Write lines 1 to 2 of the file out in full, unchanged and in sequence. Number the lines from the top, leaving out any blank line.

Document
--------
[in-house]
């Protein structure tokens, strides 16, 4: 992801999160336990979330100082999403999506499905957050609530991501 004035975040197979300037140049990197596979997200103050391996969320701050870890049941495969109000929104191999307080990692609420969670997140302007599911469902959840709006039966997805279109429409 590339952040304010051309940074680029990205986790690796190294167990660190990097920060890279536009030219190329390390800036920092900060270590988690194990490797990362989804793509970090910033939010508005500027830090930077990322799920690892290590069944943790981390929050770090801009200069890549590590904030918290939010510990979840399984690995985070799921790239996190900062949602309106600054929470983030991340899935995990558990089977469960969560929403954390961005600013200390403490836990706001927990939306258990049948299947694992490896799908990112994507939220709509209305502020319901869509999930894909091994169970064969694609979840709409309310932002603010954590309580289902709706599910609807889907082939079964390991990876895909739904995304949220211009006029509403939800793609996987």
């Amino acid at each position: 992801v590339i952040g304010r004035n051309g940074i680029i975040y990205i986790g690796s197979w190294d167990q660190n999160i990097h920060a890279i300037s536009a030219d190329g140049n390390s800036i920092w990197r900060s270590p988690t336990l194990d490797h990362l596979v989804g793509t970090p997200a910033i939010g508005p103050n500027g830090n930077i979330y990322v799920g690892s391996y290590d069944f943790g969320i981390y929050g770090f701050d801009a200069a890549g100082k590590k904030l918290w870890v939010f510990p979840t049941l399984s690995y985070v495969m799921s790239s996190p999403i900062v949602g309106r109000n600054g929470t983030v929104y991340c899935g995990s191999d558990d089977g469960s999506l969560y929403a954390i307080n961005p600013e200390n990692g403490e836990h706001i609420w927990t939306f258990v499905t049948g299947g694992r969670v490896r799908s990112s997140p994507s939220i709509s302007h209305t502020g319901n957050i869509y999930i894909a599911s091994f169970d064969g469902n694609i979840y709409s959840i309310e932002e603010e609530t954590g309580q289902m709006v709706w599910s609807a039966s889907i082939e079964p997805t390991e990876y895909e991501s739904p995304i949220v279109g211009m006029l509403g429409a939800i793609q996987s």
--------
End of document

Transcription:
[in-house]
């Protein structure tokens, strides 16, 4: 992801999160336990979330100082999403999506499905957050609530991501 004035975040197979300037140049990197596979997200103050391996969320701050870890049941495969109000929104191999307080990692609420969670997140302007599911469902959840709006039966997805279109429409 590339952040304010051309940074680029990205986790690796190294167990660190990097920060890279536009030219190329390390800036920092900060270590988690194990490797990362989804793509970090910033939010508005500027830090930077990322799920690892290590069944943790981390929050770090801009200069890549590590904030918290939010510990979840399984690995985070799921790239996190900062949602309106600054929470983030991340899935995990558990089977469960969560929403954390961005600013200390403490836990706001927990939306258990049948299947694992490896799908990112994507939220709509209305502020319901869509999930894909091994169970064969694609979840709409309310932002603010954590309580289902709706599910609807889907082939079964390991990876895909739904995304949220211009006029509403939800793609996987």